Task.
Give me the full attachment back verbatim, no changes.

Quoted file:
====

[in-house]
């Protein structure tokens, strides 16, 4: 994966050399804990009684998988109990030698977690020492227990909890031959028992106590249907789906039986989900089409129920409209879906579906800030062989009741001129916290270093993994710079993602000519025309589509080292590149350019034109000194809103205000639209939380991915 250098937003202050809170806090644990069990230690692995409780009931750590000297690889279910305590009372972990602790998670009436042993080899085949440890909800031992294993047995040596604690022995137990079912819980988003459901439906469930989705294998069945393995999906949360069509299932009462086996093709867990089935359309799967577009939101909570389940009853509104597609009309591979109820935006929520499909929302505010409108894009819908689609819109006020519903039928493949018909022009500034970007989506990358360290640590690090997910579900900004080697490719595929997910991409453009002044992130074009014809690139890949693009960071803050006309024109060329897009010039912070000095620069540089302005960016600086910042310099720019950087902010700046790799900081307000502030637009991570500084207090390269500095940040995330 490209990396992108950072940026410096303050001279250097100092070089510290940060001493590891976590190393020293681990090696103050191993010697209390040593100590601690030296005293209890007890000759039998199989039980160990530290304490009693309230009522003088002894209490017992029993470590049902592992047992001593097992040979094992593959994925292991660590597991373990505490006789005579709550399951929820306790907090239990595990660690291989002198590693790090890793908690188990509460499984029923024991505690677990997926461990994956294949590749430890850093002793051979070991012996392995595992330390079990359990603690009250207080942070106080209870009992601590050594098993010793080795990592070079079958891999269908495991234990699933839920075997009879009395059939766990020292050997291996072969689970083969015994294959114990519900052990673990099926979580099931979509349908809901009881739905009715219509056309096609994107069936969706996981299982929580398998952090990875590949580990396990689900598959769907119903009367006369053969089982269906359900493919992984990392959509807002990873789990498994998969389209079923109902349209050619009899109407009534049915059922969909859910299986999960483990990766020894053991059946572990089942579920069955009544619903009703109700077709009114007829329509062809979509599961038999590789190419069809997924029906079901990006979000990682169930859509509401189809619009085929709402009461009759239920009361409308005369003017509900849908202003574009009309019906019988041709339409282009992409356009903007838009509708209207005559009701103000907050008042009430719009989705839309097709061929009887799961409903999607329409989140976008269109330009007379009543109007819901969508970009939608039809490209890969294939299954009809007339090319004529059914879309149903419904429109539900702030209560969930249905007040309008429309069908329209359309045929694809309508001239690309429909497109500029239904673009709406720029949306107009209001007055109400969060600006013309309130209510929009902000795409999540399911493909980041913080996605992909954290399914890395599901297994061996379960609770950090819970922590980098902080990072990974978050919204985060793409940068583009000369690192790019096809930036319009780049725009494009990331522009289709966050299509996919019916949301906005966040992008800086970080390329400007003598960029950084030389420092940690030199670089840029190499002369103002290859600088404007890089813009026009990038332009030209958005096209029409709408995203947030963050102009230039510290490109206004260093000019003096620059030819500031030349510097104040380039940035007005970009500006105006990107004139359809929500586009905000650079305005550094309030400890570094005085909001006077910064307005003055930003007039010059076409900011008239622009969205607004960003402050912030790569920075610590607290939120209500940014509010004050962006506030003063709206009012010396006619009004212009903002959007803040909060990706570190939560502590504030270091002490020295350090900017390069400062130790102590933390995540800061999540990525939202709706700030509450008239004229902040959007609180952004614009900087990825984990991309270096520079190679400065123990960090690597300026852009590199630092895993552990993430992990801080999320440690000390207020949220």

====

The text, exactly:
[in-house]
């Protein structure tokens, strides 16, 4: 994966050399804990009684998988109990030698977690020492227990909890031959028992106590249907789906039986989900089409129920409209879906579906800030062989009741001129916290270093993994710079993602000519025309589509080292590149350019034109000194809103205000639209939380991915 250098937003202050809170806090644990069990230690692995409780009931750590000297690889279910305590009372972990602790998670009436042993080899085949440890909800031992294993047995040596604690022995137990079912819980988003459901439906469930989705294998069945393995999906949360069509299932009462086996093709867990089935359309799967577009939101909570389940009853509104597609009309591979109820935006929520499909929302505010409108894009819908689609819109006020519903039928493949018909022009500034970007989506990358360290640590690090997910579900900004080697490719595929997910991409453009002044992130074009014809690139890949693009960071803050006309024109060329897009010039912070000095620069540089302005960016600086910042310099720019950087902010700046790799900081307000502030637009991570500084207090390269500095940040995330 490209990396992108950072940026410096303050001279250097100092070089510290940060001493590891976590190393020293681990090696103050191993010697209390040593100590601690030296005293209890007890000759039998199989039980160990530290304490009693309230009522003088002894209490017992029993470590049902592992047992001593097992040979094992593959994925292991660590597991373990505490006789005579709550399951929820306790907090239990595990660690291989002198590693790090890793908690188990509460499984029923024991505690677990997926461990994956294949590749430890850093002793051979070991012996392995595992330390079990359990603690009250207080942070106080209870009992601590050594098993010793080795990592070079079958891999269908495991234990699933839920075997009879009395059939766990020292050997291996072969689970083969015994294959114990519900052990673990099926979580099931979509349908809901009881739905009715219509056309096609994107069936969706996981299982929580398998952090990875590949580990396990689900598959769907119903009367006369053969089982269906359900493919992984990392959509807002990873789990498994998969389209079923109902349209050619009899109407009534049915059922969909859910299986999960483990990766020894053991059946572990089942579920069955009544619903009703109700077709009114007829329509062809979509599961038999590789190419069809997924029906079901990006979000990682169930859509509401189809619009085929709402009461009759239920009361409308005369003017509900849908202003574009009309019906019988041709339409282009992409356009903007838009509708209207005559009701103000907050008042009430719009989705839309097709061929009887799961409903999607329409989140976008269109330009007379009543109007819901969508970009939608039809490209890969294939299954009809007339090319004529059914879309149903419904429109539900702030209560969930249905007040309008429309069908329209359309045929694809309508001239690309429909497109500029239904673009709406720029949306107009209001007055109400969060600006013309309130209510929009902000795409999540399911493909980041913080996605992909954290399914890395599901297994061996379960609770950090819970922590980098902080990072990974978050919204985060793409940068583009000369690192790019096809930036319009780049725009494009990331522009289709966050299509996919019916949301906005966040992008800086970080390329400007003598960029950084030389420092940690030199670089840029190499002369103002290859600088404007890089813009026009990038332009030209958005096209029409709408995203947030963050102009230039510290490109206004260093000019003096620059030819500031030349510097104040380039940035007005970009500006105006990107004139359809929500586009905000650079305005550094309030400890570094005085909001006077910064307005003055930003007039010059076409900011008239622009969205607004960003402050912030790569920075610590607290939120209500940014509010004050962006506030003063709206009012010396006619009004212009903002959007803040909060990706570190939560502590504030270091002490020295350090900017390069400062130790102590933390995540800061999540990525939202709706700030509450008239004229902040959007609180952004614009900087990825984990991309270096520079190679400065123990960090690597300026852009590199630092895993552990993430992990801080999320440690000390207020949220």